This is the first installment in a series of posts regarding the impact the 2017 United States Supreme Court’s unanimous decision in Endrew F. v. Douglas County School District Re-1 (137 S. Ct. 988) has on public schools.
specialized in serving students with autism because they believed the District had not offered Endrew an appropriate IEP for the 5th grade.
progressed in his strong academic goals.
parents contended was basically the same IEP offered previously.
parents’ complaint was
-the IEP offered by District was unchanged from previous years,
-that Endrew had made minimal progress, and
-he was entitled to an education that was “substantially equal to the opportunities afforded children without disabilities.”
tuition reimbursement, stating that Douglas County SD had offered an IEP that would confer educational benefit. (District prevailed.)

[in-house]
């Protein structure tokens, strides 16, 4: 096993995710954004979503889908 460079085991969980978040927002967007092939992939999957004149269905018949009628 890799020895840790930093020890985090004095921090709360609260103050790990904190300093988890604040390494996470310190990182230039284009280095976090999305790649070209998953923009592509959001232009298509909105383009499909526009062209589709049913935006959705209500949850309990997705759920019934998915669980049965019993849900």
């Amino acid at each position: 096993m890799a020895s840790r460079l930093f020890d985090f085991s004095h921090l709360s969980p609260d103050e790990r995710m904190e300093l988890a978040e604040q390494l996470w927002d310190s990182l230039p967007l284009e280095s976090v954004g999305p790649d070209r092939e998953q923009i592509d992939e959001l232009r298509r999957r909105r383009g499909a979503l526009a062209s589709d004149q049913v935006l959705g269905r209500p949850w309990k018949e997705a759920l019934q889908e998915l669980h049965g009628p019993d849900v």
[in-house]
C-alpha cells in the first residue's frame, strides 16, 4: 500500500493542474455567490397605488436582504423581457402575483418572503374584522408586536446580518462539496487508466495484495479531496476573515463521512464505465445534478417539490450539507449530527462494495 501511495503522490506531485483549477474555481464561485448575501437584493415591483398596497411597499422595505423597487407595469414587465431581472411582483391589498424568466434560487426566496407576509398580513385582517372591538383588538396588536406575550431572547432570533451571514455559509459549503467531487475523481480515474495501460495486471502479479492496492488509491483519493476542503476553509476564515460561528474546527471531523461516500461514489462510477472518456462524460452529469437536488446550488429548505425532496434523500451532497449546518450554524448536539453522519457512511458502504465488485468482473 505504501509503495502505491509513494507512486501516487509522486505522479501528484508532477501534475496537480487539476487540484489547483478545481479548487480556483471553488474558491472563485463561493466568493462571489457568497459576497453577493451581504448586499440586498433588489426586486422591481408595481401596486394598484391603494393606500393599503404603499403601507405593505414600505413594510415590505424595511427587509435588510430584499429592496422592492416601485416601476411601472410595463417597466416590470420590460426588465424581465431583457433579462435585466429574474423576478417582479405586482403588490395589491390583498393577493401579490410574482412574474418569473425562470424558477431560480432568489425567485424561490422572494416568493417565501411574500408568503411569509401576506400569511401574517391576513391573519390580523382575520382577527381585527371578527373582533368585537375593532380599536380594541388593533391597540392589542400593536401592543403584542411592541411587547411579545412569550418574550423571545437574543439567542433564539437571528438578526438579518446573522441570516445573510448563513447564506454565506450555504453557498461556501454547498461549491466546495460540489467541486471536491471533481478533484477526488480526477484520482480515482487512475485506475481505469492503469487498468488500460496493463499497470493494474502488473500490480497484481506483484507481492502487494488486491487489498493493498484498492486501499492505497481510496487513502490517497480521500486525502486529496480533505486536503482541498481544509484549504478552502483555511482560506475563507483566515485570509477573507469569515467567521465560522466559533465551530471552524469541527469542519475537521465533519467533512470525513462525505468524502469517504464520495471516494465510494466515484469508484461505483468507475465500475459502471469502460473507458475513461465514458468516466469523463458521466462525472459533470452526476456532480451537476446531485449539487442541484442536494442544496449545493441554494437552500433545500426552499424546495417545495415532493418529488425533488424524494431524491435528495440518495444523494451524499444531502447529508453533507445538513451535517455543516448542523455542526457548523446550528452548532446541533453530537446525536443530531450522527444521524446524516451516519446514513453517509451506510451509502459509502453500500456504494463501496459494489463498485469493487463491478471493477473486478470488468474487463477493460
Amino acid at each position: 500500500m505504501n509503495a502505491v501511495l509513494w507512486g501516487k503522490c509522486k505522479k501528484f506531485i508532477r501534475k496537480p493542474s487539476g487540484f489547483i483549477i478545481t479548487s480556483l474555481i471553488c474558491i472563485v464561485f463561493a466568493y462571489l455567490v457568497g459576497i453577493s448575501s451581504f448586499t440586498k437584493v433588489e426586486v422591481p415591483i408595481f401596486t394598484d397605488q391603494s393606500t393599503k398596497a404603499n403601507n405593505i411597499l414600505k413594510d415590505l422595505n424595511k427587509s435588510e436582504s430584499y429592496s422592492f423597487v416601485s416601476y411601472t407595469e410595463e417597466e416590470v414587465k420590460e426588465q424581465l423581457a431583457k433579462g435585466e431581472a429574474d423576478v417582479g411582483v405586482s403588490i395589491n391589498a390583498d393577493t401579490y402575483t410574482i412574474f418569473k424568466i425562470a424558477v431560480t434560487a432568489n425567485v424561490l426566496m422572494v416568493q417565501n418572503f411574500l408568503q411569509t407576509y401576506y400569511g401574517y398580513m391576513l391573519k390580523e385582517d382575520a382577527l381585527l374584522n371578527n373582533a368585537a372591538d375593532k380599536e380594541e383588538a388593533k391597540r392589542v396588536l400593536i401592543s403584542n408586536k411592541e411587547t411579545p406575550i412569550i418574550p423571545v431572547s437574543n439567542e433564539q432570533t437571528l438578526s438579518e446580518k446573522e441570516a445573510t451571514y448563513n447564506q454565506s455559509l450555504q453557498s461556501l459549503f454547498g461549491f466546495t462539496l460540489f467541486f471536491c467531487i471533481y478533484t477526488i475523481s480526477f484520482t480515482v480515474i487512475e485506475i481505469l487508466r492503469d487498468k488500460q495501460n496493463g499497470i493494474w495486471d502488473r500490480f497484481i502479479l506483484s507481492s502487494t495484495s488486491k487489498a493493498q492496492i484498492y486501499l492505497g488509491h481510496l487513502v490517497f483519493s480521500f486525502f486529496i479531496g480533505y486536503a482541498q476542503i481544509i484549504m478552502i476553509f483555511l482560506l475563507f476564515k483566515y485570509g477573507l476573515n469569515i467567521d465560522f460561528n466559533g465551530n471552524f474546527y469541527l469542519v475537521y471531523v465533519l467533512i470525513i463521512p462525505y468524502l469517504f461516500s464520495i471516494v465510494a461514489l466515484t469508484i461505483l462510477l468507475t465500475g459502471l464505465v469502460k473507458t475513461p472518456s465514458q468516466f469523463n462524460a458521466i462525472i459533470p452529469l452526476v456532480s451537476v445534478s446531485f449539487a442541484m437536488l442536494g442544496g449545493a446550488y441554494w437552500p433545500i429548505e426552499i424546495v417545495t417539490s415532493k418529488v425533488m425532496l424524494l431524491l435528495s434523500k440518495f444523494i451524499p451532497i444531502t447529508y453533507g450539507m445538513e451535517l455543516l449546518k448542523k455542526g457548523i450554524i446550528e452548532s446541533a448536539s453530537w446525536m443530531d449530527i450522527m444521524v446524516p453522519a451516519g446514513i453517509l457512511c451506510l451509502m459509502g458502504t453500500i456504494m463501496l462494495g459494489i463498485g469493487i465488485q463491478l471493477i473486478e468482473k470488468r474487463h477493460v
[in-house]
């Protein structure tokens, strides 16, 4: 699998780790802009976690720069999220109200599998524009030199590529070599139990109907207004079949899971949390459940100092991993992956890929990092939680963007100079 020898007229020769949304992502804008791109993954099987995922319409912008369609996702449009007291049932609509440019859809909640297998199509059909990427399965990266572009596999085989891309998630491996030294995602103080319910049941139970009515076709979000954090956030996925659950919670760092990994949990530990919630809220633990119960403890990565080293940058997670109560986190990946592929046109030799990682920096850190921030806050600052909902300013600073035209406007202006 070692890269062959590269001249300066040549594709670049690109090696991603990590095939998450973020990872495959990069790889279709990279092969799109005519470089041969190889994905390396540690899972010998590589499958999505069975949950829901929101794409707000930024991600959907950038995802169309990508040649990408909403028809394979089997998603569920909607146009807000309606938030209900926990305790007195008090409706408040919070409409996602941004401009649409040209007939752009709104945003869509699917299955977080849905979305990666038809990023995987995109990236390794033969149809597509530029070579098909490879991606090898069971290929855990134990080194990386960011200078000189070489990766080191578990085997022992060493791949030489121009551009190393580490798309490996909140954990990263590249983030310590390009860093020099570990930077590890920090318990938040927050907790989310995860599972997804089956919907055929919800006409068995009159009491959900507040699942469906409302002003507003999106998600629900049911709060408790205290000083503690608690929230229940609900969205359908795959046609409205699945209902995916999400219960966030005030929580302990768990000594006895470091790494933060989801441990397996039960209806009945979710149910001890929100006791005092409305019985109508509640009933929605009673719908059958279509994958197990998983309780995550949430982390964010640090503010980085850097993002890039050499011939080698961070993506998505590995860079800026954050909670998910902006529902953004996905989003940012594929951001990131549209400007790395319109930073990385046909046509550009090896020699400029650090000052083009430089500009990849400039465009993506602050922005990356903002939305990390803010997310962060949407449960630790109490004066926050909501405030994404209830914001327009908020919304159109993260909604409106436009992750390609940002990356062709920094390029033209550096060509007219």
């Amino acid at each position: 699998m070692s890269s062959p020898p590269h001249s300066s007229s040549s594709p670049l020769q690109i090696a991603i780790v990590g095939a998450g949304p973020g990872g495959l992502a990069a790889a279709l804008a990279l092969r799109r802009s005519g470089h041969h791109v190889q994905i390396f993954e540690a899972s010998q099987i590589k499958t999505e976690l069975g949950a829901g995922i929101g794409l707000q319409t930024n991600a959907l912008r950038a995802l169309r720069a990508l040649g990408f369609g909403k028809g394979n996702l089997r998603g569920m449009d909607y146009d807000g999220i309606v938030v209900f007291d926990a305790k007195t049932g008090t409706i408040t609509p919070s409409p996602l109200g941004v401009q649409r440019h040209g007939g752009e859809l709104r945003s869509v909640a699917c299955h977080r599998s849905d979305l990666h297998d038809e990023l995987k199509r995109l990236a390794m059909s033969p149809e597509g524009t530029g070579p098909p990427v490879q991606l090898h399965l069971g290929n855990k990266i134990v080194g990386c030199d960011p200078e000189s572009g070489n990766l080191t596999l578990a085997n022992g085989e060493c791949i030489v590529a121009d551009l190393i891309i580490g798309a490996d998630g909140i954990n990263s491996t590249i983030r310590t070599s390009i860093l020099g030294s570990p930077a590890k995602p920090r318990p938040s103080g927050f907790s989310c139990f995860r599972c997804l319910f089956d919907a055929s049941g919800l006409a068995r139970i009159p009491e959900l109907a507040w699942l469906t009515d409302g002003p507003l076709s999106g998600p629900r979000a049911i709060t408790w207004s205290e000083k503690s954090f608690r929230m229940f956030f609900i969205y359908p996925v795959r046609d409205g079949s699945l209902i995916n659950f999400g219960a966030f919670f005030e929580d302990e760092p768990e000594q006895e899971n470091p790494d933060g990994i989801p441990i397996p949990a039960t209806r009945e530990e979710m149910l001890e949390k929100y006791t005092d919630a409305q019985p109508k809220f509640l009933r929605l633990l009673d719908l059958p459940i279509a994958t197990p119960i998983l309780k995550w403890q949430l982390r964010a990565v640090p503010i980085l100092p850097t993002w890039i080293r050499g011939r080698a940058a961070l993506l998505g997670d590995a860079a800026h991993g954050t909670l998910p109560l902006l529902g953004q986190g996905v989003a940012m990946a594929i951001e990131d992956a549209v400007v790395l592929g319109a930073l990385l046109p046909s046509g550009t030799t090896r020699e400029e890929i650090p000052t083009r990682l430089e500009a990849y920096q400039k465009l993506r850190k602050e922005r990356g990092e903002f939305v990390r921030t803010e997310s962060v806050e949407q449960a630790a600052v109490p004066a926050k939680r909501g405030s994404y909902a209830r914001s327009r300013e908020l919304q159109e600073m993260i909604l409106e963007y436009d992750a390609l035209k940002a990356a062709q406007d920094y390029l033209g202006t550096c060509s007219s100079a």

sufficient because it was calculated to result in progress, even if it was minimal. (District prevailed.)
–De minimis educational benefit is an amount that is small enough to be ignored; insignificant;
-“[a] student offered an educational program providing merely more than de minimis progress from year to year can hardly be said to have been offered an education at all…The IDEA demands more.”
-determining whether the IEP of a particular child is “reasonably calculated” for that child to make progress requires an “intensive, fact-specific” inquiry.
-crafting an IEP that is appropriate and “reasonably calculated” for the student to make progress requires “a prospective judgment by school officials, informed by their own expertise and the views of a child’s parents or guardians”
-SCOTUS invoked the Rowley decision to disagree with parents’ claim that FAPE required students with disabilities be provided educational opportunities that are “substantially equal” to their typical peers.